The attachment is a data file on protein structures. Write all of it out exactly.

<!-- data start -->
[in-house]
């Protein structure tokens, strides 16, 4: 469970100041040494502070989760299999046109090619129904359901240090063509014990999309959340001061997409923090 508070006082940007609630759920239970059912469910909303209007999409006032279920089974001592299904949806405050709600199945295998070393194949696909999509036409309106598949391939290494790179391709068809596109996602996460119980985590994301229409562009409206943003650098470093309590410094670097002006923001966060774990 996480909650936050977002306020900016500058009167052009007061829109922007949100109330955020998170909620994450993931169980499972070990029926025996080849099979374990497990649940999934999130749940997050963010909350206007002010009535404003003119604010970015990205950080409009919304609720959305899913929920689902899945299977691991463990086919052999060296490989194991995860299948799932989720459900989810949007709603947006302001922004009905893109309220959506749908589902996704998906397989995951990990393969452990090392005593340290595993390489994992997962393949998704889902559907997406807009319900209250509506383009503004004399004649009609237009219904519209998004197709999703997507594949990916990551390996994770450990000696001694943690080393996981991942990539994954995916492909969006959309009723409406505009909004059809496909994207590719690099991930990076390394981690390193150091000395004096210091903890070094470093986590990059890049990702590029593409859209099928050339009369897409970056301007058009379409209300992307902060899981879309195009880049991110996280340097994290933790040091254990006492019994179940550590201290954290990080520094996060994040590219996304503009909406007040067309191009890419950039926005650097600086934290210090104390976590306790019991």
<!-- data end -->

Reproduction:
[in-house]
């Protein structure tokens, strides 16, 4: 469970100041040494502070989760299999046109090619129904359901240090063509014990999309959340001061997409923090 508070006082940007609630759920239970059912469910909303209007999409006032279920089974001592299904949806405050709600199945295998070393194949696909999509036409309106598949391939290494790179391709068809596109996602996460119980985590994301229409562009409206943003650098470093309590410094670097002006923001966060774990 996480909650936050977002306020900016500058009167052009007061829109922007949100109330955020998170909620994450993931169980499972070990029926025996080849099979374990497990649940999934999130749940997050963010909350206007002010009535404003003119604010970015990205950080409009919304609720959305899913929920689902899945299977691991463990086919052999060296490989194991995860299948799932989720459900989810949007709603947006302001922004009905893109309220959506749908589902996704998906397989995951990990393969452990090392005593340290595993390489994992997962393949998704889902559907997406807009319900209250509506383009503004004399004649009609237009219904519209998004197709999703997507594949990916990551390996994770450990000696001694943690080393996981991942990539994954995916492909969006959309009723409406505009909004059809496909994207590719690099991930990076390394981690390193150091000395004096210091903890070094470093986590990059890049990702590029593409859209099928050339009369897409970056301007058009379409209300992307902060899981879309195009880049991110996280340097994290933790040091254990006492019994179940550590201290954290990080520094996060994040590219996304503009909406007040067309191009890419950039926005650097600086934290210090104390976590306790019991």